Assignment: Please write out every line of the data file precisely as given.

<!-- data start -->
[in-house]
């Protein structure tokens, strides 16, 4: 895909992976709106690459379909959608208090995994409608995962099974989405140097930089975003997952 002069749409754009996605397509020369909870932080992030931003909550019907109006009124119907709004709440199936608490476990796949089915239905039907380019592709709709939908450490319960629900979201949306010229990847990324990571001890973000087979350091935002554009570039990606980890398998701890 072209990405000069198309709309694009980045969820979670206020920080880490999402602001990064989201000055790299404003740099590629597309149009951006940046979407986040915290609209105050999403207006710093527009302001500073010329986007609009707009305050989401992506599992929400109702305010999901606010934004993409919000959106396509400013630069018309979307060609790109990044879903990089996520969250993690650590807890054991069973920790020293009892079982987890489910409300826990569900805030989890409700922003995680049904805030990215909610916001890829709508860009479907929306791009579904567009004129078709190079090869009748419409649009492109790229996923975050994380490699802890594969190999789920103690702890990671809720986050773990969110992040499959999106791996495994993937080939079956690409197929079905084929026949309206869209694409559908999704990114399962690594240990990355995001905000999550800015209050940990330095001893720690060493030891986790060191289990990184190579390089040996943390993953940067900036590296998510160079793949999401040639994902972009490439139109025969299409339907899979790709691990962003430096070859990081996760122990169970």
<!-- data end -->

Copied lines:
[in-house]
């Protein structure tokens, strides 16, 4: 895909992976709106690459379909959608208090995994409608995962099974989405140097930089975003997952 002069749409754009996605397509020369909870932080992030931003909550019907109006009124119907709004709440199936608490476990796949089915239905039907380019592709709709939908450490319960629900979201949306010229990847990324990571001890973000087979350091935002554009570039990606980890398998701890 072209990405000069198309709309694009980045969820979670206020920080880490999402602001990064989201000055790299404003740099590629597309149009951006940046979407986040915290609209105050999403207006710093527009302001500073010329986007609009707009305050989401992506599992929400109702305010999901606010934004993409919000959106396509400013630069018309979307060609790109990044879903990089996520969250993690650590807890054991069973920790020293009892079982987890489910409300826990569900805030989890409700922003995680049904805030990215909610916001890829709508860009479907929306791009579904567009004129078709190079090869009748419409649009492109790229996923975050994380490699802890594969190999789920103690702890990671809720986050773990969110992040499959999106791996495994993937080939079956690409197929079905084929026949309206869209694409559908999704990114399962690594240990990355995001905000999550800015209050940990330095001893720690060493030891986790060191289990990184190579390089040996943390993953940067900036590296998510160079793949999401040639994902972009490439139109025969299409339907899979790709691990962003430096070859990081996760122990169970």